Some in Roswell might worry that after having expended a great deal of effort and attention into preparing their estates to be dispersed to their beneficiaries, much of the assets they have to leave will be eaten up by taxes. These fears may be unwarranted, as a great of misinformation exists about estate taxes. First and foremost is the fact that not many estate will actually owe taxes. Per The American College of Trust and Estate Counsel, New Mexico does not have an estate tax. That leaves one only having to worry about the federal estate tax, and even that is one that can be planned for.
An estate tax threshold has been set that regulates which estates will be subject to tax. Forbes Magazine shows that the threshold for 2019 will be $11.4 million. Thus, any estate whose taxable value is lower than that will not be taxed, allowing its beneficiaries to receive their assets without the worry of having to settle any tax liabilities.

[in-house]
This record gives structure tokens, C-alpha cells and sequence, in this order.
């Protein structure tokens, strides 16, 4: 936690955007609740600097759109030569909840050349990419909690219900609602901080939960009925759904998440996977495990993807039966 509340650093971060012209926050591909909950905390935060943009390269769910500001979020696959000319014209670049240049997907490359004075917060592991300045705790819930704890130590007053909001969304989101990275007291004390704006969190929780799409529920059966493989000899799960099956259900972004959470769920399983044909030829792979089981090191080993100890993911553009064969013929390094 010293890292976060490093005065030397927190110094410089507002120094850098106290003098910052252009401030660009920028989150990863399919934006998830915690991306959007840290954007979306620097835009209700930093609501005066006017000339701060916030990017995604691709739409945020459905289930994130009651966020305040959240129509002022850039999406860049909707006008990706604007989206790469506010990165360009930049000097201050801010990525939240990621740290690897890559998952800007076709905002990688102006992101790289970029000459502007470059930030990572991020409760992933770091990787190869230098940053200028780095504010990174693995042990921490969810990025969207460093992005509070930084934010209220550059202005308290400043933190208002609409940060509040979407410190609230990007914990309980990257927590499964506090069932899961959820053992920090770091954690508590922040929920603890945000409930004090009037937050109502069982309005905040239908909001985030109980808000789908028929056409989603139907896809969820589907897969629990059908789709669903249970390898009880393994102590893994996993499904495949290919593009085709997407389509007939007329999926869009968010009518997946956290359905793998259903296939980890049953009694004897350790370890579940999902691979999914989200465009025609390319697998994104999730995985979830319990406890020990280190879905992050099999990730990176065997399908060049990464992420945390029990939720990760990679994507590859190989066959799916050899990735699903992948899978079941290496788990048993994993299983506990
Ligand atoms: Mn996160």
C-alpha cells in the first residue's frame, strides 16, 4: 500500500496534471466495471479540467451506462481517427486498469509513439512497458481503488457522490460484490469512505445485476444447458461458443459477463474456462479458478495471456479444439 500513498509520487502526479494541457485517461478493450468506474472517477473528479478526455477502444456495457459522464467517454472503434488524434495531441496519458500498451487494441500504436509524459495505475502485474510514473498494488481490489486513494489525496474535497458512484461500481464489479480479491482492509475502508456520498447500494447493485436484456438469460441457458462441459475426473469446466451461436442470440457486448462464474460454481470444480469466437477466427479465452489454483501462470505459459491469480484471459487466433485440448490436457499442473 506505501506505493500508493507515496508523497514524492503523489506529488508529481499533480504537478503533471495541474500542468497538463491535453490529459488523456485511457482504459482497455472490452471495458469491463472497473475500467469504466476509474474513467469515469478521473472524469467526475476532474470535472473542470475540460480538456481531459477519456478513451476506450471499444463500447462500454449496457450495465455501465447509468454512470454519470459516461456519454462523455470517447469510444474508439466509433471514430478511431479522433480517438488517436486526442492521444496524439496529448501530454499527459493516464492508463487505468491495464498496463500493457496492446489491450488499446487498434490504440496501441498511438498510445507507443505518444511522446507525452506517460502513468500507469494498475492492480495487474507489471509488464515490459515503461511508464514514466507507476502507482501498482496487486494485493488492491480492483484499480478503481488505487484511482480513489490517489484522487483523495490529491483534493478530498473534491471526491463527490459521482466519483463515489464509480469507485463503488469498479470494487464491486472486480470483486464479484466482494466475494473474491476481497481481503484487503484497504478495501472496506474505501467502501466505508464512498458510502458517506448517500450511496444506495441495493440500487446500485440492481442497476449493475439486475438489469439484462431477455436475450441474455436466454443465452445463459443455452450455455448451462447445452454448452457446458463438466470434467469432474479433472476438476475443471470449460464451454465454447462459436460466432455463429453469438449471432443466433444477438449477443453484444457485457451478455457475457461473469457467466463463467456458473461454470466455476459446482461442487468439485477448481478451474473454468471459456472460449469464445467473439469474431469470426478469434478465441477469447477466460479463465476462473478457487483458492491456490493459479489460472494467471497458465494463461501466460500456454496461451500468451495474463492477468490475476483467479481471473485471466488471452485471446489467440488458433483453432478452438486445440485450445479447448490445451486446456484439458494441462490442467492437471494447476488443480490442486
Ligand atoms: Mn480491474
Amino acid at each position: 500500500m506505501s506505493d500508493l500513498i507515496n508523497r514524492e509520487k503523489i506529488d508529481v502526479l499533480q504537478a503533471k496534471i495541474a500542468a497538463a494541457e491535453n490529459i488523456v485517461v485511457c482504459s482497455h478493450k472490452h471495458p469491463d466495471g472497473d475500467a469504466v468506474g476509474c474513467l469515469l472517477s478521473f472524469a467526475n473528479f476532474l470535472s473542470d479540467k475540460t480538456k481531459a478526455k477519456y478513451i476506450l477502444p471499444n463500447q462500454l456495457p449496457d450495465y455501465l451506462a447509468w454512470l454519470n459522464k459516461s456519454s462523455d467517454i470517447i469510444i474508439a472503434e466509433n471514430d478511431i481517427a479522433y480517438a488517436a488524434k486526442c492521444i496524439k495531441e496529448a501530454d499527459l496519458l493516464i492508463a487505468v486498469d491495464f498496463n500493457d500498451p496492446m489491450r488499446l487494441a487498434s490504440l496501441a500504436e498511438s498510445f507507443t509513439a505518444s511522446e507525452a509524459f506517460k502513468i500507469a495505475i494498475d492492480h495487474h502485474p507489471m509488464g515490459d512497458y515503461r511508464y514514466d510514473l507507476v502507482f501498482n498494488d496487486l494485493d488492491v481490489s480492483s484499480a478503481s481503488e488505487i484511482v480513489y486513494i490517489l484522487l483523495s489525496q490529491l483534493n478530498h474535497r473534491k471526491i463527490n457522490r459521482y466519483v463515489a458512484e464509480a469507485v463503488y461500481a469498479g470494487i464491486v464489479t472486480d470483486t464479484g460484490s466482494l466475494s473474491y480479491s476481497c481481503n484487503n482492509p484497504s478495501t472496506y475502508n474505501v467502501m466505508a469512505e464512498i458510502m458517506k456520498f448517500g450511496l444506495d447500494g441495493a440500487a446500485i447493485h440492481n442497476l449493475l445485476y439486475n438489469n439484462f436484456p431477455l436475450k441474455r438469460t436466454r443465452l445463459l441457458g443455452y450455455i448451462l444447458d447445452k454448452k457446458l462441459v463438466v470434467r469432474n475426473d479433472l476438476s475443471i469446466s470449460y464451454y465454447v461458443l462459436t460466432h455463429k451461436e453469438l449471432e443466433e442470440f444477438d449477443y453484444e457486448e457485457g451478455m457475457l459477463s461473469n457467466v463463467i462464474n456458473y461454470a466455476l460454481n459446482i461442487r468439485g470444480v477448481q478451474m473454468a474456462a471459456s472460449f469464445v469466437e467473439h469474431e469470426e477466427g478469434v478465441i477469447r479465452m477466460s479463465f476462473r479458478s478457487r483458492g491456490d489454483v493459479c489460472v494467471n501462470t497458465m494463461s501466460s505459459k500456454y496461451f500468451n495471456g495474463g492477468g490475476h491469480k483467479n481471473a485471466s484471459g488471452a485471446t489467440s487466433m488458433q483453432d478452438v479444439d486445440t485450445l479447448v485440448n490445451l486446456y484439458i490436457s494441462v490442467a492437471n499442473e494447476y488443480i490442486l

One should be careful in planning how their assets are dispersed, however, as doing so without giving any thought to the estate tax could push a beneficiary above the threshold. If one leaves an amount to their spouse that (combined with the value of that spouse's estate) exceeds the threshold amount, the spouse's estate will be taxed. This can be avoided, however, by claiming portability (or the unused portion of a deceased spouse's estate tax exemption amount). This is done by simply filing an estate tax return the same year that the deceased spouse dies stating the intention to claim portability. By so doing, a married couple can combine their exemption amounts and project up to $22.8 million from being taxed.